Rainy season is the time when you can find various kinds of insects. As I live very close to the hill and forest- we encounter countless number of insects- some cute, some beautiful some look ugly. I keep looking at them crawling, flying, sitting on the wall near the light source and think about God’s creation. If God has created them- they must be serving some purpose.
As I was closely looking at a spider- patiently sitting at a corner of the wall, probably waiting for its prey or probably thinking about mysteries of life- my wife came and asked me, “What are you looking at”? I silently gestured at the spider. She looked at it, went in a flash came back with a chappal and spat! The spider died instantly.
I am seriously thinking of writing my next novel on the spider as an apology to the killed one.
Thanks to our brilliant planning and excellent civic sense and unadulterated avarice, many of our cities get submerged with a good shower of rain. Bhubaneswar, top smart city of the country is no exception. Bhubaneswar is also known as temple city, as it has several old temples, some dating back to 800-1000 ad. Many of those temples also get submerged regularly.
Look at the photograph of Baitaleswar Temple, Baitala Deula in Odia. It is a 8th century shrine in typical Khakra style. The presiding deity is Goddess Chamunda. It is locally known as Tini-mundia deula because of the three spires at the top. In any other country this would have been protected like a rare treasure.
Probably the smart city has other smart plans. Probably The tourism Department would announce a new venture: boat ride pradakhina (Moving around) of the temples of Bhubaneswar to attract tourists.
Photo: Ashok Panda
200 years of Language Journalism
The first newspaper in India Hickey’s Bengal Gazette was published in 1780 in Calcutta. Thirty-eight years later the first language newspaper was published from the same city. It was in Bengali, named Digdarshan. Two more newspapers in Bengali were published in quick succession in the same year. Gradually newspapers began to be published in other languages. Initially language newspapers were poor country cousins of English language newspapers in terms of content and print quality and financial health. Gradually it gained strength and momentum as people took to reading news and views in their own language.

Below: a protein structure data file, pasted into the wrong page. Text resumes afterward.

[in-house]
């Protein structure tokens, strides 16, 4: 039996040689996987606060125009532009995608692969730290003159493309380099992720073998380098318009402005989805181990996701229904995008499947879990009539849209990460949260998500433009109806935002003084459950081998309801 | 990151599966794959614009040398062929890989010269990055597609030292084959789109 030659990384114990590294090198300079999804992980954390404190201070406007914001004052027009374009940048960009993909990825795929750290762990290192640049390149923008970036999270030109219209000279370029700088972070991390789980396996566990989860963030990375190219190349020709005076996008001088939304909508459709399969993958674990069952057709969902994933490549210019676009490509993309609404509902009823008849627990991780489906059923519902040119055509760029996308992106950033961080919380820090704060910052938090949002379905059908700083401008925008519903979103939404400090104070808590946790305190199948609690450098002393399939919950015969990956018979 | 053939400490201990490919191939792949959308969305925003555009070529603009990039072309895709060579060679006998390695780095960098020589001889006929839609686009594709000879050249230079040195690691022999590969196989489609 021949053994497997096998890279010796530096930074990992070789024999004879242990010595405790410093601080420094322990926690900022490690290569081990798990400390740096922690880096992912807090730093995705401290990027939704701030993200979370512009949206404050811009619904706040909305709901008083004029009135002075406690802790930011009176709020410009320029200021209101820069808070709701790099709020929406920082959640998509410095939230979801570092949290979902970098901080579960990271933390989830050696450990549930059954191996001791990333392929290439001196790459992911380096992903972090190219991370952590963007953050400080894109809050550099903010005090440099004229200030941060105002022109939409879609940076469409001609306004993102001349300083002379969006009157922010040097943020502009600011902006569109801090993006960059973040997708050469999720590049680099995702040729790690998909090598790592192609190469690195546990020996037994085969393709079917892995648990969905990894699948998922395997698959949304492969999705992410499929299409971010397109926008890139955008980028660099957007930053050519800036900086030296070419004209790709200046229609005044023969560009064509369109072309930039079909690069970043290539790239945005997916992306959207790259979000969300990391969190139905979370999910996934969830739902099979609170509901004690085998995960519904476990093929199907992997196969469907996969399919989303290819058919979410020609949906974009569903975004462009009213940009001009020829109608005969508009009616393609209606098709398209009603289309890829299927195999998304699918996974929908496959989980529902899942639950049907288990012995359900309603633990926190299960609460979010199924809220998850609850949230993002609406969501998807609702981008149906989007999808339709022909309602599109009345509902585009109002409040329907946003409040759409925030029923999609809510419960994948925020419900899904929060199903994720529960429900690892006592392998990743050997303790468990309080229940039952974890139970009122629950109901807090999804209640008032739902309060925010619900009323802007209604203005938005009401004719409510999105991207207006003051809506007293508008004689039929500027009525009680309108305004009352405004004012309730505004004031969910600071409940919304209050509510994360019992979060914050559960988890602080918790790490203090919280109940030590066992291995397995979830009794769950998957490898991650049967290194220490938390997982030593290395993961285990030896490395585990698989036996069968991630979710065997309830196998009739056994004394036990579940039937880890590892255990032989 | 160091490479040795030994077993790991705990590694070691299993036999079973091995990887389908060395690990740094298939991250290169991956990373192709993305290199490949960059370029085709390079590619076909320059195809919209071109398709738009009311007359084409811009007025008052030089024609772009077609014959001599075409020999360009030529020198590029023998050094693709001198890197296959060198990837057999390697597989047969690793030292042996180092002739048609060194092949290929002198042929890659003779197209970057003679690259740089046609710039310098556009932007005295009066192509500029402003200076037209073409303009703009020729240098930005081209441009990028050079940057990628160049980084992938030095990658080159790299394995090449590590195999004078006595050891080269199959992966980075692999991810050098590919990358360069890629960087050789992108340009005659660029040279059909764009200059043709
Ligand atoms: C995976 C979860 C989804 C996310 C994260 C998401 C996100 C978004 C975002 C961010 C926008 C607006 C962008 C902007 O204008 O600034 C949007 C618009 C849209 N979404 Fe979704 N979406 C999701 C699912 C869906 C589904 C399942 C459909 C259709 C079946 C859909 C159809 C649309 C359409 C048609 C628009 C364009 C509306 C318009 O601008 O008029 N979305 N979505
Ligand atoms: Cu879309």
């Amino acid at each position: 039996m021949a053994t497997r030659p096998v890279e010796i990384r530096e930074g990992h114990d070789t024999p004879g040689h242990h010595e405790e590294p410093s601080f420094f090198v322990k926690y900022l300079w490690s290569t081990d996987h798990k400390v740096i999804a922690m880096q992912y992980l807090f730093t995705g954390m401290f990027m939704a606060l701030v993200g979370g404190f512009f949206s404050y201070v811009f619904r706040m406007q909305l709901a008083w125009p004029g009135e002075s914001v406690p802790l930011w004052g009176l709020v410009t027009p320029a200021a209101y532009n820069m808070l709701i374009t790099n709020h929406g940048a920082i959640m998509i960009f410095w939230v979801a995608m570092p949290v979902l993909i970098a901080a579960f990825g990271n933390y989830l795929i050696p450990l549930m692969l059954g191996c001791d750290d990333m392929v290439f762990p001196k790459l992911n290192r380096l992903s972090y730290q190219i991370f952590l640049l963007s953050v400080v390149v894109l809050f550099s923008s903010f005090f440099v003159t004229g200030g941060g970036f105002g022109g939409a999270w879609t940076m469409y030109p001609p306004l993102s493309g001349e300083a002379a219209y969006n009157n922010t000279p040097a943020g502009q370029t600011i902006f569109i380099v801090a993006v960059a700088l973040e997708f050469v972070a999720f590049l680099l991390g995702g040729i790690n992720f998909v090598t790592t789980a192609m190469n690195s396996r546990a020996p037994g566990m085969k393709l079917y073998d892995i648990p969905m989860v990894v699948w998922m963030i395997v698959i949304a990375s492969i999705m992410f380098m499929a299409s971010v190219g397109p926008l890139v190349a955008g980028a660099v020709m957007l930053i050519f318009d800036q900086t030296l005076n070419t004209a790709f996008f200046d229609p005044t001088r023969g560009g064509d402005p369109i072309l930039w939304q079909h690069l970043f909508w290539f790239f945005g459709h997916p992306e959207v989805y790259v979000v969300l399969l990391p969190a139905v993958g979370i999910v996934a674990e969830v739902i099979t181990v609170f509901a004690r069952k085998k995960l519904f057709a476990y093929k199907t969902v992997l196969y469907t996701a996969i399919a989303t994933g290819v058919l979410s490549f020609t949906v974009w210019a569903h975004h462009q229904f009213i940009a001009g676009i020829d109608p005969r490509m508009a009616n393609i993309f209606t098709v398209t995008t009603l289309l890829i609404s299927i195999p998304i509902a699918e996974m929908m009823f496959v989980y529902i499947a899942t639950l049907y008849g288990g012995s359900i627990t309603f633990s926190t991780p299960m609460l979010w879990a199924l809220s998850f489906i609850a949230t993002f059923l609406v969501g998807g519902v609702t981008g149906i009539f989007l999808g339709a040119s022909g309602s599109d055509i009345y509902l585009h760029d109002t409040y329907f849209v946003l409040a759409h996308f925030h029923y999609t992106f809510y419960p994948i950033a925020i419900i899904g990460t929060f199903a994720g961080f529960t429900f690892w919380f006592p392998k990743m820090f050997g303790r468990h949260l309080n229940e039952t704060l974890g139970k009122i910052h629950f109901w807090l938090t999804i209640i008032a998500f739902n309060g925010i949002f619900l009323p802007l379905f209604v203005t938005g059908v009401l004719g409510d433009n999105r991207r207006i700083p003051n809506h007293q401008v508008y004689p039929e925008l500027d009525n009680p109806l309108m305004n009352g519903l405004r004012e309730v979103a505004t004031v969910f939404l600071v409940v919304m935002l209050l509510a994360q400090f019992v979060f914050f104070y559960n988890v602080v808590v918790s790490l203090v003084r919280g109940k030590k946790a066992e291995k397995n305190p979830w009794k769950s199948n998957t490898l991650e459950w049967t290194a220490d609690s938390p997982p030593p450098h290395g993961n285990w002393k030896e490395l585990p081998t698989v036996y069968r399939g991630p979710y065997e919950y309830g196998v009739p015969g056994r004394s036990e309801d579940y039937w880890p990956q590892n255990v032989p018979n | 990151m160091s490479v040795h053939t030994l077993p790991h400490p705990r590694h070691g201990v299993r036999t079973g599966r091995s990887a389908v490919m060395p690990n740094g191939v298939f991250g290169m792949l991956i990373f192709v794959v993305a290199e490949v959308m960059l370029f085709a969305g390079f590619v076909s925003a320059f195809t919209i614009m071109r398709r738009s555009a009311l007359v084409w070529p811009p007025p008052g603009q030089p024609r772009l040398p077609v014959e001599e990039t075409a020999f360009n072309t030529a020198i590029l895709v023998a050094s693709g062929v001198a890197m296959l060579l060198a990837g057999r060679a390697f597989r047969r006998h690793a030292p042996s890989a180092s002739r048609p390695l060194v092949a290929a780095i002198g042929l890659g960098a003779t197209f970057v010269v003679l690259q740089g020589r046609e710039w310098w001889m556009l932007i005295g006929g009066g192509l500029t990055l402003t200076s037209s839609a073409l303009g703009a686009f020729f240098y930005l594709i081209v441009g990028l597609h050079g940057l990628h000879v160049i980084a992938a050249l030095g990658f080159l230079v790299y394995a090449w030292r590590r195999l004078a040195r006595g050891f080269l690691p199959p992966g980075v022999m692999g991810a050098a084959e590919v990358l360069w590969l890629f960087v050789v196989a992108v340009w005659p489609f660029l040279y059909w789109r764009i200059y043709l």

Bal Gangadhar Tilak realized the power of language newspaper and the importance of talking in the language of the masses. So did Gandhiji. In fact he actively encouraged publication of newspapers in regional languages from different parts of the country. Language newspapers played an important role in freedom movement of the country.
The restructuring of states on linguistic basis pumped up the circulation of language newspapers. Liberalization, free market economy, growing literacy and developing economic condition at the hinterland further improved the economic condition of language journalism. In the political level, growing clout of regional parties and their dependence on language media to forge connect with people of the concerned state was another important factor for the growth of language newspapers.
By 2018 language newspapers are far ahead of English newspapers in terms of circulation and probably impact and influence on the readers of the concerned language. Thanks to the development of technology, they have occupied a significant portion of digital ecosphere.
So far so good. But there are areas of concern. About that, next week.
NGO, Media and Politics
Brajesh Thakur, the man who ran the shelter home in Muzaffarpur, Bihar where 34 minor girls were drugged, tortured and raped- also owns three newspapers. His son Rahul is the editor of a vernacular daily, daughter edits an English daily. He also owns an Urdu newspaper. His father Radhamohan was the Chairman of the All India Small and Medium News Papers Society. Brajesh has had political ambition and hobnobbed with the high and mighty of Bihar politics.
NGO, Media and Politics- is a heady mixture. Brajesh was thick into this. So are many others in the country. Owning a media house and running a NGO have become shields for many unscrupulous characters like Brajesh.
Tailpiece 1: Mosquito
Aahana: Mumma, a mosquito bit me.
Me: Oh, please be careful. Monsoon brings a lot of diseases.
Aahana: But I am feeling bad for the mosquito. Its mother would scold it saying, ‘You again ate outside food!’
(Courtesy: Indrani Ganguly)
Tailpiece 1: Imran Khan
Imran and his wife don’t know where to live.
In PM’s residence prime ministers don’t last long.
In Imran’s residence wives don’t last long.
Mrinal Chatterjee, a journalist –turned media academician lives in Central Odisha town of Dhenkanal. Presently he is compiling and editing a monograph/book on ‘Gandhi as a Journalist and Editor’, which will be published by October 2018.